How do some people maintain a good score by not paying their bills in full?

my friend has a credit score of 790, but it used to be 800, he was like for the last year and half since I moved out I have only been paying 70%-90% of my credit card cause I have more bills to pay, but I still maintain a 790 score.

Does not paying the full amount hurt your score? And mind you he was approved for a used car loan, and a new phone bill.

11 Answers

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  • 2 weeks ago

    wether your score is 790 or 800 is irrelevant, anything over 760 is considered an A+ to lenders

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  • 3 weeks ago

    As long as you don't owe more than 40% of the credit limit on your credit card your score stays good if you pay on time. It's maxing up your line or not paying that hurts your score.

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  • Anonymous
    3 weeks ago

    As long as you pay the minimum due, there's no negative hit to your score from carrying a balance.  There's no "plus" either from paying it off in full.  IF your account balance as a % of your credit limit is too high, that can reduce your score but that's a separate issue from not paying your bill in full each month.

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  • Shay
    Lv 7
    3 weeks ago

    Because the scores aren't based on bills paid in full.

    Scores are based on - was the minimum payment paid on time - 

    And - how much of the available credit line is being used.

    You can carry a balance on your credit cards as long as the balance is never more than 30% of your total available credit line and it won't hurt your score.  Keeping the balance below 10% is even better.

    So - you don't have to pay in full as long as you aren't using more than 30% of the total credit available from all your cards.  (add up all cards and calculate 30%.  You can even max out one card as long as it is not more than 30% of the total of all cards).  

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  • Eva
    Lv 7
    3 weeks ago

    Not paying in full does not hurt your score. As long as you are making at least the minimum payment on time, you're fine. The thing that does affect it is the amount of credit in use vs. the amount of total credit available. They don't want to see a bunch of maxed out cards.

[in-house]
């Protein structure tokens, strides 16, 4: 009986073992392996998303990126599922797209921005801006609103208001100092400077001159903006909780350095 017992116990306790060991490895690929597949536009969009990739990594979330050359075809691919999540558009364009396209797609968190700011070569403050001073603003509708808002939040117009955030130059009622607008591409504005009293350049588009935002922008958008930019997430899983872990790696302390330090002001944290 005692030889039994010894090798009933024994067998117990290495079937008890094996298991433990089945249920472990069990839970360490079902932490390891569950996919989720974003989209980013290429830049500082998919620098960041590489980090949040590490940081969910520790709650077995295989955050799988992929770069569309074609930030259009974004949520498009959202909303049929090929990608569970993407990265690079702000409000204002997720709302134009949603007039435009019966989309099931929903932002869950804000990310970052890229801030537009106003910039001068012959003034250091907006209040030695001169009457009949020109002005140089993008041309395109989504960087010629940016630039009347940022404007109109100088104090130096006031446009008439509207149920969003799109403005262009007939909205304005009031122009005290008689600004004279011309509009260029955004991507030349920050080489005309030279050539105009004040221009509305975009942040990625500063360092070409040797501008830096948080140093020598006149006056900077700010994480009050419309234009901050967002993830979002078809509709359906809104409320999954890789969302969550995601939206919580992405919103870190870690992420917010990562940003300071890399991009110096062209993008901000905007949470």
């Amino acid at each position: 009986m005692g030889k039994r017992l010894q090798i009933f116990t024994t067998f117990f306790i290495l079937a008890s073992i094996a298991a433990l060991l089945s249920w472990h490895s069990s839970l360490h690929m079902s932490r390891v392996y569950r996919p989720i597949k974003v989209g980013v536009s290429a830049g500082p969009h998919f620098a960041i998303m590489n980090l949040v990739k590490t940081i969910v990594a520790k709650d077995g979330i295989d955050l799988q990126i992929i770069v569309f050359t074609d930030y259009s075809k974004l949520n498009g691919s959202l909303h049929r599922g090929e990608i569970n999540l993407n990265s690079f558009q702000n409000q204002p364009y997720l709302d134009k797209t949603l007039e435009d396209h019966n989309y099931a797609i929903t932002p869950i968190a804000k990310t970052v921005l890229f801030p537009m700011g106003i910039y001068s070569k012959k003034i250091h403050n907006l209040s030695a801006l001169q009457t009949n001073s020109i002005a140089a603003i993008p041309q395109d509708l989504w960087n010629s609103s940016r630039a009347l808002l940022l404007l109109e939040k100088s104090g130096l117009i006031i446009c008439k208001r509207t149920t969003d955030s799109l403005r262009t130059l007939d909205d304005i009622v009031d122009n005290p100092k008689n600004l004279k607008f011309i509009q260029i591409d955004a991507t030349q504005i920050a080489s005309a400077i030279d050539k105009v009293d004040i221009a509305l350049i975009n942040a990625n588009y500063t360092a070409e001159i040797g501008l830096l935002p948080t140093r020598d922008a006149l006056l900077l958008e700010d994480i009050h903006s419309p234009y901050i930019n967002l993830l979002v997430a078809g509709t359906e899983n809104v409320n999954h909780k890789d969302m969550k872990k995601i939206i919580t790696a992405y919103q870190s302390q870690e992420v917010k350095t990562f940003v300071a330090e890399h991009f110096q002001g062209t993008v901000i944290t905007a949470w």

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  • 3 weeks ago

    Your credit score is a numerical representation of how likely you are to honor future credit obligations.  A big component to estimating how likely you are to honor future credit obligations is whether or not you are honoring your current credit obligations. Your obligation to your credit card issuer only requires you to make the minimum monthly payment.  

    So long as you continue to make that minimum required monthly payment, your card issuer will happily report that you are honoring your obligation to them.  They don’t care that you are not paying in full. In fact, they prefer you not to, as that allows them to charge you their ridiculously high interest.  The computer algorithm that spits out your magical three digit number doesn’t care that you are paying ridiculously high interest on your credit card, it is just happy that you are honoring your current obligations.  

    This exact situation is the best example of how what is good for your credit score and what is good for your personal financial situation do not always align, but that’s a separate conversation.  

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  • DON W
    Lv 7
    3 weeks ago

    As long as you make the minimum payment, the bank reports "OK" to the three credit bureaus, and your credit score climbs, provided you are not maxing out your cards.  

    Is that a good idea?  Nope.  You are paying lots and lots of interest which you can avoid by paying in full.

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  • 3 weeks ago

    maybe you should ask your friend how he did it

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  • A.J.
    Lv 7
    3 weeks ago

    Credit scores are based on always paying at least the minimum before the due date, having many types of credit on file in history, a long history, keeping low balances.

    https://www.myfico.com/credit-education/whats-in-y...

    Credit scores vary typically by month up to 10 or 20 points

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  • Anonymous
    3 weeks ago

    Does not paying the full amount hurt your score?  iT DOES NOT. IDIOT. 

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